All Posts By Food Network Kitchen

Cheap-Ash Meals with Ashley Archer: 1

by in View All Posts, January 12th, 2009

Every so often, I’ll check in with a recipe and shopping list perfect for entertaining on the cheap.

This week’s installation, for 6 very hungry people:

  1. Braised Organic Chicken with Chickpeas and Chard
  2. Sauteed Chard Stems with Garlic and Chile
  3. Carrot and Cilantro Salad with Warm Vinaigrette
  4. Toasted Flatbread
  5. Steamed Rice

= $20.59

Click through for recipes and receipt:  Read more

Watch Me Pull These Potato Chips Out of My Hat!

by in View All Posts, January 9th, 2009

So “two is a trend” and all, but are we really heading for a squirrel resurgence?

On the heels of a Times article that stopped just short of calling squirrel the new bacon comes news from the UK that one of the 6 finalists in a name-a-new-chip-flavor contest from Walkers Crisps is “Cajun Squirrel.” (Competing against Fish and Chips, Builder’s Breakfast, Onion Bhaji, Chilli and Chocolate, and Crispy Duck with Hoisin.)

There is no squirrel in the Cajun Squirrel, though (just as there is no fish in the Fish and Chips, and also no builders in the Builder’s Breakfast); the ingredient list is said to include “milk, lactose, salt, sugar, dried onion, dried garlic, dried lemon juice, cardamon, ginger, coriander, chilli, cumin, oregano, thyme, allspice, parsley, paprika extract and flavouring.”

Yum. Though it’d be disingenuous to imply I’d be anything but all over the Crispy Duck with Hoisin variety.

[via new favorite website Coldmud]

[update: James Oliver Cury was totally on this first]

[update II: now Gawker is too]

Rupa Bhattacharya, Culinary Writer

The Stealthy Maccabee Gift Exchange

by in View All Posts, January 8th, 2009

I don’t know about other departments, but here in Culinary we have a longstanding tradition of marking the holidays with a Secret Santa ritual. Several weeks in advance, names are drawn blindly from a hat. On a designated day (this year’s was yesterday) we all gather for snacks and trade small tokens of collegial affection. Some make out better than others, to be perfectly frank, but the spirits are always high, the gratitude effusive and, heck, the free meal helps defray the cost of the gift.

However. There is a not insignificant minority here who, growing up, never received one of Santa’s jolly visitations, for whom ‘ornamenting a tree’ was something involving toilet paper and a grudge, who hear the word caroling and reach for their ear muffs. You get the picture.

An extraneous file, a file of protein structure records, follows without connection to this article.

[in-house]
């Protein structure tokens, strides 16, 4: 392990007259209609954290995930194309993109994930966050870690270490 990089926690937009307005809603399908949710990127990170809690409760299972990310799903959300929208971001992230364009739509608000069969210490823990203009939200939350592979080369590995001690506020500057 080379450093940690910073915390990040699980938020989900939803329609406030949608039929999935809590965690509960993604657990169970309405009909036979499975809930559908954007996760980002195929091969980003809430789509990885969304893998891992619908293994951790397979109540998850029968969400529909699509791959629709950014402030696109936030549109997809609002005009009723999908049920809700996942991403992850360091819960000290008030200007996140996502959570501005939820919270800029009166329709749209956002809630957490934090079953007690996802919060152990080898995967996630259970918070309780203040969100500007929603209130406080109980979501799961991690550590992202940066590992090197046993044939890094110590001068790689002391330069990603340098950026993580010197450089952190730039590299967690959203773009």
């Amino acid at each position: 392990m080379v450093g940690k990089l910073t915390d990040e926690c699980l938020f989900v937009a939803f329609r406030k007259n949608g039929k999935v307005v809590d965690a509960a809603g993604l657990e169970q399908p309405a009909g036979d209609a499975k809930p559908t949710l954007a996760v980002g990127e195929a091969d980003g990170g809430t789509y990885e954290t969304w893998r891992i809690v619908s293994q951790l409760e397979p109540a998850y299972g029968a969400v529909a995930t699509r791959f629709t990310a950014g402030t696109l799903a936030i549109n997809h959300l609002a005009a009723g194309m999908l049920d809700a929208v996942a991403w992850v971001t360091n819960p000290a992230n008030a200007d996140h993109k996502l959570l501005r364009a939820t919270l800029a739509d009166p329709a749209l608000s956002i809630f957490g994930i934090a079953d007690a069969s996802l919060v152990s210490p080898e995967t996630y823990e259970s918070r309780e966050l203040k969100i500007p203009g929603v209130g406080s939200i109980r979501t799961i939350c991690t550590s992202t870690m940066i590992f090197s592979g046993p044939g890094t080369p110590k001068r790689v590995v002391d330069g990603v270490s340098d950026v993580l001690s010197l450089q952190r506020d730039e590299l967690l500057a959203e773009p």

It is with this tribe in mind, and in the interest of making our Secret Santa ritual somewhat more ecumenical, that I propose the following idea: next year, we should offer the option of an alternative gift exchange. Let’s call it Stealthy Maccabee. You, the participant, pick a name from a hat, then ambush your randomly selected idolator / co-worker with a sufganiyot in the face, which, though not perhaps as comedically rich as a cream pie, strikes me as infinitely preferable to, say, being slapped with a hot latke.

Jonathan Milder, Research Librarian

Newton's 3rd Law of Reality Television

by in View All Posts, January 7th, 2009

Via Eater — so I guess Wife Swap is looking for a food writer for an upcoming show. Don’t get me wrong, I think this is all well and good, and I do plan on surreptitiously nominating several colleagues.

But what I really want to know: what precisely is the opposite of a food writer? Suggestions welcome.

Rupa Bhattacharya, um, Food Writer

Can't Start a Fire Without a Spark, &c.

by in View All Posts, January 7th, 2009

Mr. Strudel moves Downtown

by in View All Posts, January 6th, 2009

When my now-husband was in graduate school, I’d visit him on weekends from college and we’d inevitably end up at a coffee shop I’m not going to name.